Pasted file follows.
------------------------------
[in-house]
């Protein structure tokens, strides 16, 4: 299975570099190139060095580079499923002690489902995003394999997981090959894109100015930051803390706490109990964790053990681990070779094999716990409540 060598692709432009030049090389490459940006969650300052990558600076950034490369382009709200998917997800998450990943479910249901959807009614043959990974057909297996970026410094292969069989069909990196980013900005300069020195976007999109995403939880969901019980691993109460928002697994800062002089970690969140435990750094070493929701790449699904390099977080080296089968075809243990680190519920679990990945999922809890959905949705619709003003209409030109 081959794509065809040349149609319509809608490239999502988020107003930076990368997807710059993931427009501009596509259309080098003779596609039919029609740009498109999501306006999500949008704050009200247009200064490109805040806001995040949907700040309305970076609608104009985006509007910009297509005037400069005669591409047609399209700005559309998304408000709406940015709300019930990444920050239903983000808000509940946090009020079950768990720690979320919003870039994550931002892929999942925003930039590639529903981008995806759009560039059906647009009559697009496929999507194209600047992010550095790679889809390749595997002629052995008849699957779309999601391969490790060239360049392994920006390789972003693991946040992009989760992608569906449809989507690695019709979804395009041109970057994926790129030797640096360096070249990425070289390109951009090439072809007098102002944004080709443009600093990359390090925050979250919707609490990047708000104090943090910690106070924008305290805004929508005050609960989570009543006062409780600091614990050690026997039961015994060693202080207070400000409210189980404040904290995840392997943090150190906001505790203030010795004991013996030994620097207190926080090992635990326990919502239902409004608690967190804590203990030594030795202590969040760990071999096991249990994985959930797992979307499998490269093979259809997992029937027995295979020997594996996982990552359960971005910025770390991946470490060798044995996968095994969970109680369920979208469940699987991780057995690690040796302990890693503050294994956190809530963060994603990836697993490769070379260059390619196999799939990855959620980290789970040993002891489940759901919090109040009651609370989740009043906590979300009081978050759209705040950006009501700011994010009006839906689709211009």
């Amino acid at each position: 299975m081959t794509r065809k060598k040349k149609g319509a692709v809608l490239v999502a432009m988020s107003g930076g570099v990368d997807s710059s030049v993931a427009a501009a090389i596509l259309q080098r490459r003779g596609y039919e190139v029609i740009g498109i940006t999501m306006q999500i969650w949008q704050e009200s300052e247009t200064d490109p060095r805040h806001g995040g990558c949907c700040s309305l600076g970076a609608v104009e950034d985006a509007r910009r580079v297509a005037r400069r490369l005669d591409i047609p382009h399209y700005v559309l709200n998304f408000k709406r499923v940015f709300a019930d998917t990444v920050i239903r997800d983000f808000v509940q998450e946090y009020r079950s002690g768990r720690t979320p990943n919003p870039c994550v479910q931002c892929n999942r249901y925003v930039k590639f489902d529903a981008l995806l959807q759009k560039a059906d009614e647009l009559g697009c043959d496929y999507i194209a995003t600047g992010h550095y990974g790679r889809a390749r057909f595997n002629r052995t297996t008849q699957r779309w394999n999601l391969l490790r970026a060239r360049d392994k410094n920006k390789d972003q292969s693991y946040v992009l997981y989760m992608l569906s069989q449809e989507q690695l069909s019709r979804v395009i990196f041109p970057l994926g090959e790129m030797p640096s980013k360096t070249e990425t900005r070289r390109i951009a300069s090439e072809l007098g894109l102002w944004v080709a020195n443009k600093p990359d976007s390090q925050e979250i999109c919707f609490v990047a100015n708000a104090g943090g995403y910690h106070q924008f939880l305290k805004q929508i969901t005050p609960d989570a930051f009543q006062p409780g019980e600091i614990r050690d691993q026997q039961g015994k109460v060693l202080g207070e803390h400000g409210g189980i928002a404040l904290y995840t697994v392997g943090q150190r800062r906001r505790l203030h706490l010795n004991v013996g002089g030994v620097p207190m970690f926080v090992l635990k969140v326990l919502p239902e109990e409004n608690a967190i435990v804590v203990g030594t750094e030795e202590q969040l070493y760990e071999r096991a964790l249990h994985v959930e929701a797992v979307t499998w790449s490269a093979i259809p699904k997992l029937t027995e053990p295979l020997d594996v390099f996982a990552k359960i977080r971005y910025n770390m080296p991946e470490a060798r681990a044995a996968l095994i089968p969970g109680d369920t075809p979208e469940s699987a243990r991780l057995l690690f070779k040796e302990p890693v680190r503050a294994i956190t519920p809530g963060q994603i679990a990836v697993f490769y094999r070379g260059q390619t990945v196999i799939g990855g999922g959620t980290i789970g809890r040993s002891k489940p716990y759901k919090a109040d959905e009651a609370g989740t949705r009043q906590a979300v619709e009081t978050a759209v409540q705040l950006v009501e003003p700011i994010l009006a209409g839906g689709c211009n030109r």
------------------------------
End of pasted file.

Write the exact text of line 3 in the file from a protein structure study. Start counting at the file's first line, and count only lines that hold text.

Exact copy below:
């Amino acid at each position: 299975m081959t794509r065809k060598k040349k149609g319509a692709v809608l490239v999502a432009m988020s107003g930076g570099v990368d997807s710059s030049v993931a427009a501009a090389i596509l259309q080098r490459r003779g596609y039919e190139v029609i740009g498109i940006t999501m306006q999500i969650w949008q704050e009200s300052e247009t200064d490109p060095r805040h806001g995040g990558c949907c700040s309305l600076g970076a609608v104009e950034d985006a509007r910009r580079v297509a005037r400069r490369l005669d591409i047609p382009h399209y700005v559309l709200n998304f408000k709406r499923v940015f709300a019930d998917t990444v920050i239903r997800d983000f808000v509940q998450e946090y009020r079950s002690g768990r720690t979320p990943n919003p870039c994550v479910q931002c892929n999942r249901y925003v930039k590639f489902d529903a981008l995806l959807q759009k560039a059906d009614e647009l009559g697009c043959d496929y999507i194209a995003t600047g992010h550095y990974g790679r889809a390749r057909f595997n002629r052995t297996t008849q699957r779309w394999n999601l391969l490790r970026a060239r360049d392994k410094n920006k390789d972003q292969s693991y946040v992009l997981y989760m992608l569906s069989q449809e989507q690695l069909s019709r979804v395009i990196f041109p970057l994926g090959e790129m030797p640096s980013k360096t070249e990425t900005r070289r390109i951009a300069s090439e072809l007098g894109l102002w944004v080709a020195n443009k600093p990359d976007s390090q925050e979250i999109c919707f609490v990047a100015n708000a104090g943090g995403y910690h106070q924008f939880l305290k805004q929508i969901t005050p609960d989570a930051f009543q006062p409780g019980e600091i614990r050690d691993q026997q039961g015994k109460v060693l202080g207070e803390h400000g409210g189980i928002a404040l904290y995840t697994v392997g943090q150190r800062r906001r505790l203030h706490l010795n004991v013996g002089g030994v620097p207190m970690f926080v090992l635990k969140v326990l919502p239902e109990e409004n608690a967190i435990v804590v203990g030594t750094e030795e202590q969040l070493y760990e071999r096991a964790l249990h994985v959930e929701a797992v979307t499998w790449s490269a093979i259809p699904k997992l029937t027995e053990p295979l020997d594996v390099f996982a990552k359960i977080r971005y910025n770390m080296p991946e470490a060798r681990a044995a996968l095994i089968p969970g109680d369920t075809p979208e469940s699987a243990r991780l057995l690690f070779k040796e302990p890693v680190r503050a294994i956190t519920p809530g963060q994603i679990a990836v697993f490769y094999r070379g260059q390619t990945v196999i799939g990855g999922g959620t980290i789970g809890r040993s002891k489940p716990y759901k919090a109040d959905e009651a609370g989740t949705r009043q906590a979300v619709e009081t978050a759209v409540q705040l950006v009501e003003p700011i994010l009006a209409g839906g689709c211009n030109r």